Lesbest wrote:Since the TPMS system is federally mandated, any removal or modification is against the law. The early Corvette system had location specific sensors. A used wheel with a LF sensor on the RF would make the module go crazy---2 LF sensors and no RF sensor, you had to look for the problem. The new cars have smarter sensors that are programmable, after they are installed , the tech goes from wheel to wheel in a prescribed order to teach the sensor where they are. Since cars only have 4 wheels, and a spare the module will only read 5 inputs and a trailer wheel would be too far away for the module to read it. A tech walking thru the lot with the reader/programmer in his hand can by turning it on and going thru the wake-up sequence change the sensor on a car he is walking passed by accident. Don't know it happened till owner comes back with a stupid sensor (light on) and it reprograms ok.

The sensors are not universal, they can be car specific, wheel specific, and year specific. PA. has an inspection yearly to get your plate sticker and the light has to be off to start the inspection, thus you have to maintain the system.

Fix-a-flat will kill a TPMS sensor, if you have a slow leak get the tire fixed. If you used fix-a-flat the chemical in the slop gets in the hole in the tire and stops the leak, but the chemicals are not compatible with the glue for patching, so that means you ruined the tire too, because you can't patch it.




Look at the box or bag the sensor comes in, it's dated, New Old Stock, or NOS is not good for TPMS sensors, 6 years old when installed won't give you 5 years use. So watch buying online auctions.

You can thank the legislators for these added items, the manufacturers HAD to add them, helped along by the Ford Explorer debacle, from a few years ago.

Hope this helps,
Les


100% correct information :thumbsup: :thumbsup: :thumbsup:

Even though I have 2 vehicles with the sensors I still before a long trip check tire pressure for peace of mind. Just me :D :D


At the most 50% right

I am a PA inspection mechanic and it's not in the PA inspection code for the light to be out

I am also a Ford tech and I don't know of any vehicle that you can walk by with a "hand held scanner" and wake up the sensors, the all need to be hard wired or a switch routine to program the sensors.


Yak, my Chevy dealer has a hand held scanner that they walk around my truck and reprogram the sensor's new positions when the tires get rotated. They have done it several times for me. I did it myself at first by following the owners manual instructions....letting the air out until the horn honks and then refilling to proper pressure until I was informed of the hand held device.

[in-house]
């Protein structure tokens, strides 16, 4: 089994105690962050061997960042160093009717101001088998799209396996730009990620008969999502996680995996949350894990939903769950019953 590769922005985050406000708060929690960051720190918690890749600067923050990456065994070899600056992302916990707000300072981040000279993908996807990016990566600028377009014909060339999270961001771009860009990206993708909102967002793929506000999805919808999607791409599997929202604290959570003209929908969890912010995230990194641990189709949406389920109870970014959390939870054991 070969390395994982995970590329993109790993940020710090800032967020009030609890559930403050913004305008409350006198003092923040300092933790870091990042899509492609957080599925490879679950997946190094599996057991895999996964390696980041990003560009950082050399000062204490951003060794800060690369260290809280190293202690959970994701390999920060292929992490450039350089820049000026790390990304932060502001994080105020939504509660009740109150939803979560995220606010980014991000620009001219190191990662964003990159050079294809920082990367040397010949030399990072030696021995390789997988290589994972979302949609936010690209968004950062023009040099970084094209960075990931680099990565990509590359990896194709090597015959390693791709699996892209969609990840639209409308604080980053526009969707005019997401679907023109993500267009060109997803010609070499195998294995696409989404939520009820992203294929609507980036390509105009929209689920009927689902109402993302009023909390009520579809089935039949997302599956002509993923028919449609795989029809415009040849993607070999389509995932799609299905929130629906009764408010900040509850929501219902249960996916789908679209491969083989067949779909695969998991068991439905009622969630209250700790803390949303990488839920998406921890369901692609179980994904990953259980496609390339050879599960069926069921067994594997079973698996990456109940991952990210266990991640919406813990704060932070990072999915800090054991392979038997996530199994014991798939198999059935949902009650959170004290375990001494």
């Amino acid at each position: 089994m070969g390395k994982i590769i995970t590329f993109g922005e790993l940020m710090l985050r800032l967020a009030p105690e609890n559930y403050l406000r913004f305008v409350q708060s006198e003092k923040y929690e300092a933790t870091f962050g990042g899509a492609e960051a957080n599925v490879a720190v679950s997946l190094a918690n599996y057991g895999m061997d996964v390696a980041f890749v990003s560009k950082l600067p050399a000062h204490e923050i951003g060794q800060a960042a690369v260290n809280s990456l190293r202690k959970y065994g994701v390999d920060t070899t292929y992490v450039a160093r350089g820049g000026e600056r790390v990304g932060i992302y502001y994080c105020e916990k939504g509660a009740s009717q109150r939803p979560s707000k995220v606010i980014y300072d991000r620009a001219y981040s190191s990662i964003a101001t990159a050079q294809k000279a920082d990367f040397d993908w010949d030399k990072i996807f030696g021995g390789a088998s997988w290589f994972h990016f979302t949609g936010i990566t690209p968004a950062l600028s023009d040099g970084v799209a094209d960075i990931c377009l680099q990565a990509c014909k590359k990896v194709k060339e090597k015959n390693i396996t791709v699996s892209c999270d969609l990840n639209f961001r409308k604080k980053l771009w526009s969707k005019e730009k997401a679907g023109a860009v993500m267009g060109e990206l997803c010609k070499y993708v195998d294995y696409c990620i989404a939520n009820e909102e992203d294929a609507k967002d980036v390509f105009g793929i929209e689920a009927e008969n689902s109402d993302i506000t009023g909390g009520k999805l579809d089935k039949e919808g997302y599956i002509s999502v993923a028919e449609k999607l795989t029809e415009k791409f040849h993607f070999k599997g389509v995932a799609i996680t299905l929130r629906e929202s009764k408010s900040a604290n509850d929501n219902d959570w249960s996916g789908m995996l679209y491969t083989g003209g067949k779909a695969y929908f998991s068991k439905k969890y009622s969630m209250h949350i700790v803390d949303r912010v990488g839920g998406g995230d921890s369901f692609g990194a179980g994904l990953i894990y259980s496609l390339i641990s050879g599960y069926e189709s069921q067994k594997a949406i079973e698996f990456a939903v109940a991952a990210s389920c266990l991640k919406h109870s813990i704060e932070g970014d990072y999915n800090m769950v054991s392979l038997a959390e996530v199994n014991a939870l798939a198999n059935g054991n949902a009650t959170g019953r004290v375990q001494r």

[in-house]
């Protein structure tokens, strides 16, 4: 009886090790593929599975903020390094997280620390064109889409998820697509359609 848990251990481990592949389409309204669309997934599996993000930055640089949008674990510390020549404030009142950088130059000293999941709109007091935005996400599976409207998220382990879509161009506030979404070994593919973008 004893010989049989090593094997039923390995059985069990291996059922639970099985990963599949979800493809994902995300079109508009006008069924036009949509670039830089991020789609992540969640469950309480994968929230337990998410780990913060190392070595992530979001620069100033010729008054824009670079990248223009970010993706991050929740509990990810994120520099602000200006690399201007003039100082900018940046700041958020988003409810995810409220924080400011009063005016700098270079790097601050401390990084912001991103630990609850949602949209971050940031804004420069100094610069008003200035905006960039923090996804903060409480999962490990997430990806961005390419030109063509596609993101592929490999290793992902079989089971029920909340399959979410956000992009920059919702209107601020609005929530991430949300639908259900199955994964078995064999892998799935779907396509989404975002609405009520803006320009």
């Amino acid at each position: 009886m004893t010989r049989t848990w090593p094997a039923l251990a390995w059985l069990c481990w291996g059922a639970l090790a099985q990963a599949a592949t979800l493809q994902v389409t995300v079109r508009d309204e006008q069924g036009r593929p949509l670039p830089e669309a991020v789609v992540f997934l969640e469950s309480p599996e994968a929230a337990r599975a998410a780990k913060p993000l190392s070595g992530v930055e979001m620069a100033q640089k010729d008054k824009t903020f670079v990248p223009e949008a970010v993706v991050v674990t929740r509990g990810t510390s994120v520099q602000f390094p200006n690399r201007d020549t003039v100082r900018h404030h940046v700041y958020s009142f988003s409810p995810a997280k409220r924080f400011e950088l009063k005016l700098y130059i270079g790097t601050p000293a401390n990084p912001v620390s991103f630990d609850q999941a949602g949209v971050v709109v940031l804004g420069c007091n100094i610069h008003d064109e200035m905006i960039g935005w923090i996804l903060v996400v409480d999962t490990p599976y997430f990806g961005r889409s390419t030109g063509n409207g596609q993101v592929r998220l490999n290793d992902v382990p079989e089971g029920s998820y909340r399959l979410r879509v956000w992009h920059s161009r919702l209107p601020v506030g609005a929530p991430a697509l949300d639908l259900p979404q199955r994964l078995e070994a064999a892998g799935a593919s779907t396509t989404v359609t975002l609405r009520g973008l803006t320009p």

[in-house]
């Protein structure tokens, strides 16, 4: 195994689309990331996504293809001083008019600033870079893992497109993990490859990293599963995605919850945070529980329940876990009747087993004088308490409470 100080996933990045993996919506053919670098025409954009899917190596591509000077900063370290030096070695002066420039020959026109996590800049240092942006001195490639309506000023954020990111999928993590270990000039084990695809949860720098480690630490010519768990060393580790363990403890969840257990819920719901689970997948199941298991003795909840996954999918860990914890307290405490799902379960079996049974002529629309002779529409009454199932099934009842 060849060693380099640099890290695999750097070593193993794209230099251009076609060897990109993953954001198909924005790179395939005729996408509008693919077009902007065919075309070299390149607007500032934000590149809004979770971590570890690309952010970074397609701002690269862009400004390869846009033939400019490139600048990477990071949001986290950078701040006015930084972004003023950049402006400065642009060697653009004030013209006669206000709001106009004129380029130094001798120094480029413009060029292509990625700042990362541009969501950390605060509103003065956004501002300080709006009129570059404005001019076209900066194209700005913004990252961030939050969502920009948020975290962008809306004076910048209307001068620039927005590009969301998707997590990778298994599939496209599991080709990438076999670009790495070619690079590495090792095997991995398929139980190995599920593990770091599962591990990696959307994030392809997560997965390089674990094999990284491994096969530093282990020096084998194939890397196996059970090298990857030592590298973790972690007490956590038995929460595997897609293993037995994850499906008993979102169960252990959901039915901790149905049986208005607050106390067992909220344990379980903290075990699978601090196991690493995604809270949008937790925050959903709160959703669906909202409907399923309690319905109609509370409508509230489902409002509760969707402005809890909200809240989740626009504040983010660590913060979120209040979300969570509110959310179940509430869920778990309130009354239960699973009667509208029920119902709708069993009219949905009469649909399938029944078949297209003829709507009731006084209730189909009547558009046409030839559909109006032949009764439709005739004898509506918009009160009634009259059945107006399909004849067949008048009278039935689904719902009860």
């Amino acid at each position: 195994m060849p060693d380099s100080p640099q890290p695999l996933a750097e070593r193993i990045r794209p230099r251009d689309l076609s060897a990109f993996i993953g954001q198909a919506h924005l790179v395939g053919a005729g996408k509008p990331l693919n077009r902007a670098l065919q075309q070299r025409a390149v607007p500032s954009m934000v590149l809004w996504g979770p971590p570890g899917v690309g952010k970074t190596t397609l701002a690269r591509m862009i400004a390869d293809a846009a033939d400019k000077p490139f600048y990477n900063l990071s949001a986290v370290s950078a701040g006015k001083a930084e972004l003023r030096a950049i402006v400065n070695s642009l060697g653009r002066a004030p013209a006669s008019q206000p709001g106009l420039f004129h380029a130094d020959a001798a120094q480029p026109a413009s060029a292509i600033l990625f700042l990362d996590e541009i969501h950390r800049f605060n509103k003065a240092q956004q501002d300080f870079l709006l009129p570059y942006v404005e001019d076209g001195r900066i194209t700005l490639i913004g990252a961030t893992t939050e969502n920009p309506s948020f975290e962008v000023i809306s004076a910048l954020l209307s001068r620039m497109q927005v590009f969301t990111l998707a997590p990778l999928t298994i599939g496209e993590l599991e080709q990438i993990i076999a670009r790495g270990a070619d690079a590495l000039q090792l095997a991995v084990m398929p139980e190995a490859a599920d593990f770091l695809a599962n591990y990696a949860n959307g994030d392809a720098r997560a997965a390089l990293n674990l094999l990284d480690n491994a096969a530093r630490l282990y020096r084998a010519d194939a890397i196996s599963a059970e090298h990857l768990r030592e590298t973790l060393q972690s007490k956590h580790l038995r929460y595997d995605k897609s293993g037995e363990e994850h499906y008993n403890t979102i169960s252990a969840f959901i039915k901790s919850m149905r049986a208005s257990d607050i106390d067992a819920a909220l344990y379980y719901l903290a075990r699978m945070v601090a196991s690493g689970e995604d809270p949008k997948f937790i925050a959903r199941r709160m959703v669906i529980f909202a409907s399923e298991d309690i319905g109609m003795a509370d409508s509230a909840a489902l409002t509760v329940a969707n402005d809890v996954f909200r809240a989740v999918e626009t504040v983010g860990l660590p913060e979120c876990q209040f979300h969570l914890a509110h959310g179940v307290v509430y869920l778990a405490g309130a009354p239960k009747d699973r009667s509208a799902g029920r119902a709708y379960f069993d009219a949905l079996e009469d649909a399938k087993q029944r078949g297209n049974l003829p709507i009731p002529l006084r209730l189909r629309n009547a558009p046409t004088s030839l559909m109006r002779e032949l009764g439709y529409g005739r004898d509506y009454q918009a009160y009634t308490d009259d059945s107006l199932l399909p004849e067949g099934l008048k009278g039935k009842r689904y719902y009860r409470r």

I fear the day that technology will surpass our human interaction, the world will have a generation of idiot's.
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Re: Tire Pressure Sensors gone bad...

Postby Redneck Teepee » Fri Apr 17, 2015 7:27 am

I fear the day that technology will surpass our human interaction, the world will have a generation of idiot's.
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Re: Tire Pressure Sensors gone bad...

Postby Yak » Fri Apr 17, 2015 5:46 pm

Redneck Teepee wrote:
Yak wrote:
Redneck Teepee wrote:
Lesbest wrote:Since the TPMS system is federally mandated, any removal or modification is against the law. The early Corvette system had location specific sensors. A used wheel with a LF sensor on the RF would make the module go crazy---2 LF sensors and no RF sensor, you had to look for the problem. The new cars have smarter sensors that are programmable, after they are installed , the tech goes from wheel to wheel in a prescribed order to teach the sensor where they are. Since cars only have 4 wheels, and a spare the module will only read 5 inputs and a trailer wheel would be too far away for the module to read it. A tech walking thru the lot with the reader/programmer in his hand can by turning it on and going thru the wake-up sequence change the sensor on a car he is walking passed by accident. Don't know it happened till owner comes back with a stupid sensor (light on) and it reprograms ok.

The sensors are not universal, they can be car specific, wheel specific, and year specific. PA. has an inspection yearly to get your plate sticker and the light has to be off to start the inspection, thus you have to maintain the system.

Fix-a-flat will kill a TPMS sensor, if you have a slow leak get the tire fixed. If you used fix-a-flat the chemical in the slop gets in the hole in the tire and stops the leak, but the chemicals are not compatible with the glue for patching, so that means you ruined the tire too, because you can't patch it.




Look at the box or bag the sensor comes in, it's dated, New Old Stock, or NOS is not good for TPMS sensors, 6 years old when installed won't give you 5 years use. So watch buying online auctions.

You can thank the legislators for these added items, the manufacturers HAD to add them, helped along by the Ford Explorer debacle, from a few years ago.

Hope this helps,
Les


100% correct information :thumbsup: :thumbsup: :thumbsup:

Even though I have 2 vehicles with the sensors I still before a long trip check tire pressure for peace of mind. Just me :D :D


At the most 50% right

I am a PA inspection mechanic and it's not in the PA inspection code for the light to be out

I am also a Ford tech and I don't know of any vehicle that you can walk by with a "hand held scanner" and wake up the sensors, the all need to be hard wired or a switch routine to program the sensors.


Yak, my Chevy dealer has a hand held scanner that they walk around my truck and reprogram the sensor's new positions when the tires get rotated. They have done it several times for me. I did it myself at first by following the owners manual instructions....letting the air out until the horn honks and then refilling to proper pressure until I was informed of the hand held device.


Yes, as do Fords but the car still has to be put in the learning mode first, plus the range of the handheld device is short, a few inches at most. My point was that you can't accidentally reprogram another vehicle near by.